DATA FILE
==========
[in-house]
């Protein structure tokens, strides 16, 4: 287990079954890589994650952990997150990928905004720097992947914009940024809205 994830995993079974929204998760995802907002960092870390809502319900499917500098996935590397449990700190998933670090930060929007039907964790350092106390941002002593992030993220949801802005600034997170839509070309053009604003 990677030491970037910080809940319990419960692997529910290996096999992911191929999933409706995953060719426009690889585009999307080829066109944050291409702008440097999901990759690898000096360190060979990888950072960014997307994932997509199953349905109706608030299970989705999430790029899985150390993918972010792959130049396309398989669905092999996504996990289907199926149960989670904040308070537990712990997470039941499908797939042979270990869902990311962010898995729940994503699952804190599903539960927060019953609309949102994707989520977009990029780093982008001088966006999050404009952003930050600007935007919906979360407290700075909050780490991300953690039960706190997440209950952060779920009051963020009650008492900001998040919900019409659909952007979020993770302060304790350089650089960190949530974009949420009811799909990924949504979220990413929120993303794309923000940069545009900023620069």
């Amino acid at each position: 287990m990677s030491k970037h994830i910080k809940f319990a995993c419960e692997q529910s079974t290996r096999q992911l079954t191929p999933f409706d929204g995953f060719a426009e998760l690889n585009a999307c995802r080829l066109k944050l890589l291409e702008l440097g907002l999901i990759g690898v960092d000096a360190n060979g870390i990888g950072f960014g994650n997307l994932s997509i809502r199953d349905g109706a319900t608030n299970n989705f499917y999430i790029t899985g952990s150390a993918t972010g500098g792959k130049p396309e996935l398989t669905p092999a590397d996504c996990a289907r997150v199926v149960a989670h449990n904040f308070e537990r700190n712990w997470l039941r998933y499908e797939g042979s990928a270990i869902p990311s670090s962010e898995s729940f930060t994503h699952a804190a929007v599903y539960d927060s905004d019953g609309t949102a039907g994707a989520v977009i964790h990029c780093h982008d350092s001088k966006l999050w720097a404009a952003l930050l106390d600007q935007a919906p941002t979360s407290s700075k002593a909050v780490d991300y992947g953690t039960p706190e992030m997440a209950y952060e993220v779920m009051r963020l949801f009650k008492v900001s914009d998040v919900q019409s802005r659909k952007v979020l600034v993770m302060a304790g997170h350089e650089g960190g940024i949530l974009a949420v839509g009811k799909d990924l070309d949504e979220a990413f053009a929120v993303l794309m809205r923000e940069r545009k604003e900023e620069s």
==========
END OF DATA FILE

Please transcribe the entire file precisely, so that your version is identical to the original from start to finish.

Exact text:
[in-house]
């Protein structure tokens, strides 16, 4: 287990079954890589994650952990997150990928905004720097992947914009940024809205 994830995993079974929204998760995802907002960092870390809502319900499917500098996935590397449990700190998933670090930060929007039907964790350092106390941002002593992030993220949801802005600034997170839509070309053009604003 990677030491970037910080809940319990419960692997529910290996096999992911191929999933409706995953060719426009690889585009999307080829066109944050291409702008440097999901990759690898000096360190060979990888950072960014997307994932997509199953349905109706608030299970989705999430790029899985150390993918972010792959130049396309398989669905092999996504996990289907199926149960989670904040308070537990712990997470039941499908797939042979270990869902990311962010898995729940994503699952804190599903539960927060019953609309949102994707989520977009990029780093982008001088966006999050404009952003930050600007935007919906979360407290700075909050780490991300953690039960706190997440209950952060779920009051963020009650008492900001998040919900019409659909952007979020993770302060304790350089650089960190949530974009949420009811799909990924949504979220990413929120993303794309923000940069545009900023620069």
């Amino acid at each position: 287990m990677s030491k970037h994830i910080k809940f319990a995993c419960e692997q529910s079974t290996r096999q992911l079954t191929p999933f409706d929204g995953f060719a426009e998760l690889n585009a999307c995802r080829l066109k944050l890589l291409e702008l440097g907002l999901i990759g690898v960092d000096a360190n060979g870390i990888g950072f960014g994650n997307l994932s997509i809502r199953d349905g109706a319900t608030n299970n989705f499917y999430i790029t899985g952990s150390a993918t972010g500098g792959k130049p396309e996935l398989t669905p092999a590397d996504c996990a289907r997150v199926v149960a989670h449990n904040f308070e537990r700190n712990w997470l039941r998933y499908e797939g042979s990928a270990i869902p990311s670090s962010e898995s729940f930060t994503h699952a804190a929007v599903y539960d927060s905004d019953g609309t949102a039907g994707a989520v977009i964790h990029c780093h982008d350092s001088k966006l999050w720097a404009a952003l930050l106390d600007q935007a919906p941002t979360s407290s700075k002593a909050v780490d991300y992947g953690t039960p706190e992030m997440a209950y952060e993220v779920m009051r963020l949801f009650k008492v900001s914009d998040v919900q019409s802005r659909k952007v979020l600034v993770m302060a304790g997170h350089e650089g960190g940024i949530l974009a949420v839509g009811k799909d990924l070309d949504e979220a990413f053009a929120v993303l794309m809205r923000e940069r545009k604003e900023e620069s």